Ivan Kramskoy, Christ in the desert, 1872

Which works have you selected for the exhibition and how many of these main paintings will the Vatican see?
AI: A total of 56 works, from Dionysius to Malevich. There will be wonderful iconography, "The Appearance of Christ to the People" by Ivanov (the Russian Museum version), "The Troika" and "The Drowned Woman" by Perov, "Christ in the Desert" and "The Desolate Grief" by Kramskoy, "Did Not Wait", “The Procession in Kursk Province” and “Before the confession” by Repin, “Above the Eternal Peace" by Levitan and "The Seated Demon" by Vrubel, Filonov, Kandinsky, Malevich, Petrov-Vodkin, Kustodiev and the devil in a mortar. All of this is a reflection on the Russianness of Russian art.

The path from Dionysius to Malevich took five centuries. Mark the main steps of this path. And how would you characterize it?
AI: The main stages of the path are: baptism — Petersburg — revolution. The way I would describe it, is by using the characterization made up by Tyutchev: "Dejected burden of the cross, / All you, the native land / In slavish form, the King of Heaven / Exodus, blessing."

How successful were you at collecting the optimal, or ideal composition for the exhibition? What will be missing from the exposition, that should have been there?
AI: I can say that we, all thanks to the efforts of Zelfira Tregulova, managed to get everything we wanted for the exhibition. It was not easy.

To go to the Vatican with your art is rather risky.
AI: The exhibition should be located neither more or less than in the right colonnade of St. Peter's Basilica, called Braccio di Carlo Magno, the wing of Charlemagne, that is in the holy of holies of European spirituality, art, history. This obliges.

Aleksander Ivanov, The appearance of Christ before the people, 1837–1857

Still, what will your exhibition emphasize: the special Russian path or the world-wide responsiveness of Russian art?
AI: First of all the Russian path. The first name that came to mind for the Russian exhibition was La Russia è fatta a modo suo, which is the canonical Italian translation of Tyutchev's lines "She has a special place" from the famous quatrain, and in the reverse translation into Russian it literally means: "Russia is made in its own, a special way." At first the Italians liked the name, but then they realized that the banner on Piazza San Pietro with La Russia è fatta a modo suo was too much, and asked to change the name. In reality, rightfully so: Tiutchev's lines, although beautiful, have long been compromised by their irrepressible constant quotation, even the higher authorities have managed to pervert them at some celebrations. Then I proposed a new option, and the exhibition became known as Pellegrinagio della pittura russa. Da Dionisij a Malevič, and in Russian — "The Russian path. From Dionysius to Malevich."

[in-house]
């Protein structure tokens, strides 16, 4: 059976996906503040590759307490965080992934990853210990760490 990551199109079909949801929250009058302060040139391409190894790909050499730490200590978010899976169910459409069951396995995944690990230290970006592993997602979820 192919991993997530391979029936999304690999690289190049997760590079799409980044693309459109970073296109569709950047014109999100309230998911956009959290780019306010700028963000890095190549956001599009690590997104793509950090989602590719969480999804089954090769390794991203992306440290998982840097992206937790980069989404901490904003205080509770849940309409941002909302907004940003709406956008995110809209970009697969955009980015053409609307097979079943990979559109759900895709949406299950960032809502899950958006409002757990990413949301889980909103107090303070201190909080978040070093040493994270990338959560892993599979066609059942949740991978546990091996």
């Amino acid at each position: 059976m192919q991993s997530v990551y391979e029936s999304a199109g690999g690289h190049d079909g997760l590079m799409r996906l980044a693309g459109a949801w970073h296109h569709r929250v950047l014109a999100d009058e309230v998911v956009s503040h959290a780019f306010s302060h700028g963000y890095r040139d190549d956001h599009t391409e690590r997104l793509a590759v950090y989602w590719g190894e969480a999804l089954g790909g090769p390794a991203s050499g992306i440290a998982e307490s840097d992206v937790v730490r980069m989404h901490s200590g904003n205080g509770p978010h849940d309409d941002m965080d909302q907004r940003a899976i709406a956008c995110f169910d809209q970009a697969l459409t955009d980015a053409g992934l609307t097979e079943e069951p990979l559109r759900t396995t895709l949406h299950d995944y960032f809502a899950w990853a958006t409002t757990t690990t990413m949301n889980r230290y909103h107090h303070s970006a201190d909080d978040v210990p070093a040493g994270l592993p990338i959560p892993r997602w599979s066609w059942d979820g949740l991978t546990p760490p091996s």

Olga Sedakova is writing an article in the exhibition catalog, you indicated a topic for her — which one? And why did you address this author in particular?
AI: The involvement of Olga Alexandrovna was my decision. It was accepted unconditionally by the director of the Tretyakov Gallery, and all of the staff. The article was ordered as a free essay by one of the main thinkers of our time, who took the place of Sergei Sergeevich Averintsev. Olga Sedakova is the personification of ecumenism in its best manifestations, a name well known to the Vatican. In addition, she is an excellent writer about art. Of course, I did not select any topics, but instead sent her a list of works and my preliminary concept. The fact that Olga Alexandrovna agreed to cooperate was our great achievement and proved that what we came up with was a worthwhile thing. Her article is not the only one in the catalog, there will be another article by Tatyana Yudenkova, one of my own, as well as beautiful, large texts for paintings, written by the staff members of the Tretyakov Gallery.